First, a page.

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dc.contributor.advisorGorman, Adrienne
dc.contributor.advisorSamali, Afshin
dc.contributor.authorCarleton, Laura
dc.date.accessioned2014-06-26T15:30:37Z
dc.date.available2016-02-11T13:31:33Z
dc.date.issued2014-01-27
dc.identifier.urihttp://hdl.handle.net/10379/4431
dc.description.abstractNerve growth factor (NGF) is a potent pro-survival growth factor that has diverse roles in development and in the adult nervous system. It has two cognate receptors that stimulate distinct signalling pathways, tropomyosin-related kinase A (TrkA) and the 75 kDa neurotrophin receptor (p75NTR). NGF activation of TrkA induces proliferation and survival in neuronal cells, while activation of p75NTR causes either cell death or cell survival depending on the cell context. Alteration of NGF signalling has been implicated as a possible therapeutic in many human diseases such as Alzheimer's disease, chronic pain and breast cancer. However, poor understanding of p75NTR receptor stimulation, limits the therapeutic potential of the NGF ligand. My research aim is to investigate a novel mechanism of NGF stimulated pro-survival signalling through TrkA, where at late stages of the apoptosis pathway it protected cells and increased their long-term survival. A further aim is to generate NGF variants to enhance NGF-mediated pro-survival signalling. It is shown here that NGF activation of TrkA prevents cell death by targeting two stages of the apoptosis pathway, i.e., both before and after mitochondrial outer membrane permeabilisation (MOMP). MOMP is considered to be the point in which a cell commits to undergoing apoptosis. However, NGF treatment, at a time point where a significant amount of cells have lost their mitochondrial membrane potential, can induce an increase in the long term survival of the cells and a reduction in the activity and protein level of active caspases. The data shown here suggest that the loss in active caspase-3, often considered the main executioner of apoptosis, is mediated by lysosomal degradation, which is stimulated by NGF-mediated activation the ERK arm of TrkA signalling. A further aim was to develop a protocol for the transient expression and purification of His tagged NGF and NGF variants. All NGF constructs contained a His tag for the purification of the protein. The protocol was developed with wild type, HA and FLAG-tagged NGF. Briefly, this method involved the generation of NGF cDNA constructs that were transiently transfected into HEK293T where the protein was expressed and secreted into the media. The conditioned media was collected for purification by Nickel affinity chromatography. The binding affinities of these tagged NGFs as well as their biological activity through p75NTR and the TrkA receptor was analysed and compared to commercially available NGF. Using this protocol a range of NGF variants (8 variants) were also expressed. These variants were computationally designed by the FoldX computer algorithim to have altered affinity to its receptors with the aim of generating an NGF variant with enhanced pro-survival signalling.en_US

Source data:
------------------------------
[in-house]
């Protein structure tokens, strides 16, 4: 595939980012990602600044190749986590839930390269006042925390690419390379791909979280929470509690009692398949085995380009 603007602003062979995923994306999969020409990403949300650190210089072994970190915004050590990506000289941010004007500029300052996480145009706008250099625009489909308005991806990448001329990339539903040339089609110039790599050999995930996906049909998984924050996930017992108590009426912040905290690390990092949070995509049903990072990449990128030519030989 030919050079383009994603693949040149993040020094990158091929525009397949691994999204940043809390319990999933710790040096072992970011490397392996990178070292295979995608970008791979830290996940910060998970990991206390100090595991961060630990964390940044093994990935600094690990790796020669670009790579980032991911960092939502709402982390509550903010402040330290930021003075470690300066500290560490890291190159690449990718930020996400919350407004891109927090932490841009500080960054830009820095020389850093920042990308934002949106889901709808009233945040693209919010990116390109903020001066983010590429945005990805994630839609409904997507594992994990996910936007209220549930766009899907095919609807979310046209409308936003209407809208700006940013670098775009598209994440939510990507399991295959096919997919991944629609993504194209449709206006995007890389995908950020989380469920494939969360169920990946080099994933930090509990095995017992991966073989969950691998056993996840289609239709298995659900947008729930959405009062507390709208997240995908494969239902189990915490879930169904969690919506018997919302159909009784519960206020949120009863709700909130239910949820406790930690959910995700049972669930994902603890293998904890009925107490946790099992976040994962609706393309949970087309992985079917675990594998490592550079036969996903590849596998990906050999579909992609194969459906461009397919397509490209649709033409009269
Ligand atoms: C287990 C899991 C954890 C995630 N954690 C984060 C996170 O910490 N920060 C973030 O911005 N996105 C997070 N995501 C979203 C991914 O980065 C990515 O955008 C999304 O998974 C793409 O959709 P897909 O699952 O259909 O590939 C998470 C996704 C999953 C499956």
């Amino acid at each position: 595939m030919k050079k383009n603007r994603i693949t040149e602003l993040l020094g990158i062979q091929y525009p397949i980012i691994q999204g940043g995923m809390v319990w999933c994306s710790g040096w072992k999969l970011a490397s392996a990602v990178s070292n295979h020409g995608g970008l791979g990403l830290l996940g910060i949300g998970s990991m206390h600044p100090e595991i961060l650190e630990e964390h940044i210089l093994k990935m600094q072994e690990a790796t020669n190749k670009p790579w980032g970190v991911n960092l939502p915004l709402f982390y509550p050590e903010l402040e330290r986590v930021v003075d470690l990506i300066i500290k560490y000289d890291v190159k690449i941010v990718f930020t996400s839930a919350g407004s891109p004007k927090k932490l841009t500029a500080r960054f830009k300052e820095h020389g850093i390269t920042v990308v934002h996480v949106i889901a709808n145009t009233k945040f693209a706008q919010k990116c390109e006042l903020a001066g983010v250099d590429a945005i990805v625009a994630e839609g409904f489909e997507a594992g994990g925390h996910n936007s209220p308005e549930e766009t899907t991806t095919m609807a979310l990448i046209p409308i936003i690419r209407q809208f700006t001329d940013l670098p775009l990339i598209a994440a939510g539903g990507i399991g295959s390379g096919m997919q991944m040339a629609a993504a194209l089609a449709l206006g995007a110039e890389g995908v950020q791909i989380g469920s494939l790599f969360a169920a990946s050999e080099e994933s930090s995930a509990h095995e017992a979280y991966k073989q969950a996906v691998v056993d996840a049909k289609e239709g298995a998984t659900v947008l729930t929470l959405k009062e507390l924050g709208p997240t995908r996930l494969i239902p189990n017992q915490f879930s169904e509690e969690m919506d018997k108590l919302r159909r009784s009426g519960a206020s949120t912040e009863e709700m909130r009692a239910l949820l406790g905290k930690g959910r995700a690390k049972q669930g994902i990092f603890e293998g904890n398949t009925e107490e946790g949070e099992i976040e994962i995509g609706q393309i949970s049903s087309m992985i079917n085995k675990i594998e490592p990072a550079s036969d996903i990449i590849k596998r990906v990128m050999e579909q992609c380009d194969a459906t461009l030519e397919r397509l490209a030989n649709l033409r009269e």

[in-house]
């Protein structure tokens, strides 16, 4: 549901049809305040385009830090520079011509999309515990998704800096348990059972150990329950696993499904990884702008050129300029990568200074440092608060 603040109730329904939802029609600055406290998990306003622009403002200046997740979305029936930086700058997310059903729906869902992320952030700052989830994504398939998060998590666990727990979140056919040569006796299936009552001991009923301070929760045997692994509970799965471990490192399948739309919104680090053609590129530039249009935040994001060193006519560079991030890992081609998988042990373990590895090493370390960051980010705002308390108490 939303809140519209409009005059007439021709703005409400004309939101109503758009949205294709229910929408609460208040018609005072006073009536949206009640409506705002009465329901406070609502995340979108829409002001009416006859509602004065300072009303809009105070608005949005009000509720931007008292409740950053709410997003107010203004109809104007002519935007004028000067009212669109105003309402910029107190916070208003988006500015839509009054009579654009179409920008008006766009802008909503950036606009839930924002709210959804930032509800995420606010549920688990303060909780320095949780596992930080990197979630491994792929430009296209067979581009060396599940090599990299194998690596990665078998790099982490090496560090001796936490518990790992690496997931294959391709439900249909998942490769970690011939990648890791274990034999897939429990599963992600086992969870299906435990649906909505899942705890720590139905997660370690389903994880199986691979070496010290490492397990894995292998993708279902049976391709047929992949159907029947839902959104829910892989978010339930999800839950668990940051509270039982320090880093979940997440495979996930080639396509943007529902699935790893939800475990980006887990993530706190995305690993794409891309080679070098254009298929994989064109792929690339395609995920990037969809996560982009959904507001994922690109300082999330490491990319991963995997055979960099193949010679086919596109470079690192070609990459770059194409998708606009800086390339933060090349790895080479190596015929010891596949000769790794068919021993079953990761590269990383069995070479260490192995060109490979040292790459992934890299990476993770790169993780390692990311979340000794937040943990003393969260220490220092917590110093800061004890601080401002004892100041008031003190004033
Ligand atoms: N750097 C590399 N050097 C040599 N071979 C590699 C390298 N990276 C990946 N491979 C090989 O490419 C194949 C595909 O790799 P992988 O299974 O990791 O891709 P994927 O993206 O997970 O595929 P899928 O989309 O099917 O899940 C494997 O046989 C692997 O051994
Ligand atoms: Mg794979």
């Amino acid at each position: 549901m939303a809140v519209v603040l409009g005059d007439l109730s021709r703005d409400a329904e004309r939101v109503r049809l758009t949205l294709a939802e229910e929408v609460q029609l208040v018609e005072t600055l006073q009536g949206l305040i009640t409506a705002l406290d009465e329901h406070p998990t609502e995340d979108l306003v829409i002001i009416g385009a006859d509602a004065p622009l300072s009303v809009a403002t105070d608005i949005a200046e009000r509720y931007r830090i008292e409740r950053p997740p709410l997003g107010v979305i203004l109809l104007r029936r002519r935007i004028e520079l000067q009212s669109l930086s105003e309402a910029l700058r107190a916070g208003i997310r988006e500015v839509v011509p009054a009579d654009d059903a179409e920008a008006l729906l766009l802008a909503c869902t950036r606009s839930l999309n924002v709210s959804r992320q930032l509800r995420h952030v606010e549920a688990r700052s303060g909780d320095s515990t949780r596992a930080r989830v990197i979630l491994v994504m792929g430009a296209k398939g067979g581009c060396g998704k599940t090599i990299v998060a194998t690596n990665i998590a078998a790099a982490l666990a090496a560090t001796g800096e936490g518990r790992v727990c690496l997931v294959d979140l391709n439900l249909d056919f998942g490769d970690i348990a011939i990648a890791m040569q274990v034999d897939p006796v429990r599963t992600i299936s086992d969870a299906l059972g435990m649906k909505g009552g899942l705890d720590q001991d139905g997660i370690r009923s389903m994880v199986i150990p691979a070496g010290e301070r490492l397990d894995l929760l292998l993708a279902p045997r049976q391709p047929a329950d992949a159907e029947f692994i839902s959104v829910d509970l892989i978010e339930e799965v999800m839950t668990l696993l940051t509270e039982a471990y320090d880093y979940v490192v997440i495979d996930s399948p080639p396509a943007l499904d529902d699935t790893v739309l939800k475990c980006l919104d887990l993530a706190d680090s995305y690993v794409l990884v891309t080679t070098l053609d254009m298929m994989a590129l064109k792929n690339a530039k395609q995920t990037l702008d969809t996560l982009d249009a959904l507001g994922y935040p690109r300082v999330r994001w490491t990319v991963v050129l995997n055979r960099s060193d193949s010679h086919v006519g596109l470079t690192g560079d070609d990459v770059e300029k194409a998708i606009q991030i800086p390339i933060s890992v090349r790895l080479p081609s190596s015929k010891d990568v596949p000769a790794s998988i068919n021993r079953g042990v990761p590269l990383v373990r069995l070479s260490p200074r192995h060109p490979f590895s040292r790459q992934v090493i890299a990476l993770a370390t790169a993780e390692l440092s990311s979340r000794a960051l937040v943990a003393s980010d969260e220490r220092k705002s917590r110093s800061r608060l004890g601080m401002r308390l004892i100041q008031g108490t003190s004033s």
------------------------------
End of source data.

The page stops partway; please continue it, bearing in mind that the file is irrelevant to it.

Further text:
dc.subjectNGFen_US
dc.subjectApoptosisen_US
dc.subjectMutagenesisen_US
dc.subjectSchool of Natural Sciencesen_US
dc.titleNGF-induced pro-survivla signalling: Molecular engineering of NGFto enhance pro-survival signallingen_US
dc.typeThesisen_US
dc.contributor.funderScience Foundation Irelanden_US
dc.local.noteNGF is a potent pro-survival factor. This thesis showed that NGF could prevent cell death by blocking two points in the cell death pathway, apoptosis. NGF was then mutated to enhance this pro-survival signalling, to prevent neuronal cell loss seen during Alzheimer's disease.en_US
dc.local.finalYesen_US
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